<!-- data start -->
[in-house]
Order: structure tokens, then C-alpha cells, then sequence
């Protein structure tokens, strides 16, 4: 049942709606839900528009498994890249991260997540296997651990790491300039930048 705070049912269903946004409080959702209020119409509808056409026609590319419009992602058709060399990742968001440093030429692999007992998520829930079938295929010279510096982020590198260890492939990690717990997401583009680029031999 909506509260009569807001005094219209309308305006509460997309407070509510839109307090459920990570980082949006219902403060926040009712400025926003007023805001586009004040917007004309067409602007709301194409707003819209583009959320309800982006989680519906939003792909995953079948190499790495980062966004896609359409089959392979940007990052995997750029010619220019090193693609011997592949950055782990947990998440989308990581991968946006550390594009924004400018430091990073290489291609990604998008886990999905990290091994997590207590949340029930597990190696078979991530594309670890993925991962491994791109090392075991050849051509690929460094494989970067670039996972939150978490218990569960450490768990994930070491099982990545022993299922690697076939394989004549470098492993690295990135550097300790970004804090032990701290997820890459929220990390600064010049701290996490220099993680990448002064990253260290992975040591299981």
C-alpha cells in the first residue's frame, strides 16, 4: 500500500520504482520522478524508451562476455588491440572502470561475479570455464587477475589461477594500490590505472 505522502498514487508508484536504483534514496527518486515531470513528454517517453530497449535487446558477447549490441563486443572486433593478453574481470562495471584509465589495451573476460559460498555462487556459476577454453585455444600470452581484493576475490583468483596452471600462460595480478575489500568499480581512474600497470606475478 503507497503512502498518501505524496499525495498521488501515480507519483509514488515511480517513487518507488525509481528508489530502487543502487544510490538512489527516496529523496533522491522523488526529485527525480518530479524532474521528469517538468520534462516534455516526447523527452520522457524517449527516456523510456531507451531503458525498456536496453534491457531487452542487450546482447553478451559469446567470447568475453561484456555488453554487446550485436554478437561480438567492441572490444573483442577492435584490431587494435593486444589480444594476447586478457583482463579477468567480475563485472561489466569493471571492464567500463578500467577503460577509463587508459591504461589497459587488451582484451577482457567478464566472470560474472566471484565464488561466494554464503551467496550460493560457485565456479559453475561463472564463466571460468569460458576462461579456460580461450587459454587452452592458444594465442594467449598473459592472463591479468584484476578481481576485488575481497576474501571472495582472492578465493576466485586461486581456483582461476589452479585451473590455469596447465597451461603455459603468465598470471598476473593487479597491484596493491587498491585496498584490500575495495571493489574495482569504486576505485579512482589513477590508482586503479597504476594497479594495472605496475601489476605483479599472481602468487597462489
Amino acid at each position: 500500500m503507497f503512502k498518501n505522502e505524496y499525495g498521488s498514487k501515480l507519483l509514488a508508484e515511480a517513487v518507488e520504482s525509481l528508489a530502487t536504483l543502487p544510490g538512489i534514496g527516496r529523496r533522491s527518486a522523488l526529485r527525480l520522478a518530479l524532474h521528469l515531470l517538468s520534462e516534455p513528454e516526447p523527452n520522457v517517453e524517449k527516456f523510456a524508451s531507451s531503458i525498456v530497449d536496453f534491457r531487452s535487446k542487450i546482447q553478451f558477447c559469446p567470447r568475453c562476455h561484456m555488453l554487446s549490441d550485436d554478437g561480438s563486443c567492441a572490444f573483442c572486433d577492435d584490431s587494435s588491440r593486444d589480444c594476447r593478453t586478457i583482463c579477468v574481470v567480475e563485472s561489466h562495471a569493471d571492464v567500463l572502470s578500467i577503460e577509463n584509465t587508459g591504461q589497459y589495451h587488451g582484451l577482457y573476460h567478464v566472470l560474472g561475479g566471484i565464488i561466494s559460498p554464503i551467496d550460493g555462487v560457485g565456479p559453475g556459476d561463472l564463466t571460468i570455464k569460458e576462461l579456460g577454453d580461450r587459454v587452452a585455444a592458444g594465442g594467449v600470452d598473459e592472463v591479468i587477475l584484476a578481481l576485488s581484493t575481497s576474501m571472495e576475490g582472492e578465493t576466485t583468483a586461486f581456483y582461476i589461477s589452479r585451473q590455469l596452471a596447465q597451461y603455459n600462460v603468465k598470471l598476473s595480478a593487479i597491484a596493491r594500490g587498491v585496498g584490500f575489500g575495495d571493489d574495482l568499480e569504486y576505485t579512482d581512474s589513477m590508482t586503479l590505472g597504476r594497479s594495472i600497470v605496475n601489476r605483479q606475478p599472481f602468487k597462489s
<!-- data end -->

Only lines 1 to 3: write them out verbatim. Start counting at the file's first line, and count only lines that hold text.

[in-house]
Order: structure tokens, then C-alpha cells, then sequence
């Protein structure tokens, strides 16, 4: 049942709606839900528009498994890249991260997540296997651990790491300039930048 705070049912269903946004409080959702209020119409509808056409026609590319419009992602058709060399990742968001440093030429692999007992998520829930079938295929010279510096982020590198260890492939990690717990997401583009680029031999 909506509260009569807001005094219209309308305006509460997309407070509510839109307090459920990570980082949006219902403060926040009712400025926003007023805001586009004040917007004309067409602007709301194409707003819209583009959320309800982006989680519906939003792909995953079948190499790495980062966004896609359409089959392979940007990052995997750029010619220019090193693609011997592949950055782990947990998440989308990581991968946006550390594009924004400018430091990073290489291609990604998008886990999905990290091994997590207590949340029930597990190696078979991530594309670890993925991962491994791109090392075991050849051509690929460094494989970067670039996972939150978490218990569960450490768990994930070491099982990545022993299922690697076939394989004549470098492993690295990135550097300790970004804090032990701290997820890459929220990390600064010049701290996490220099993680990448002064990253260290992975040591299981």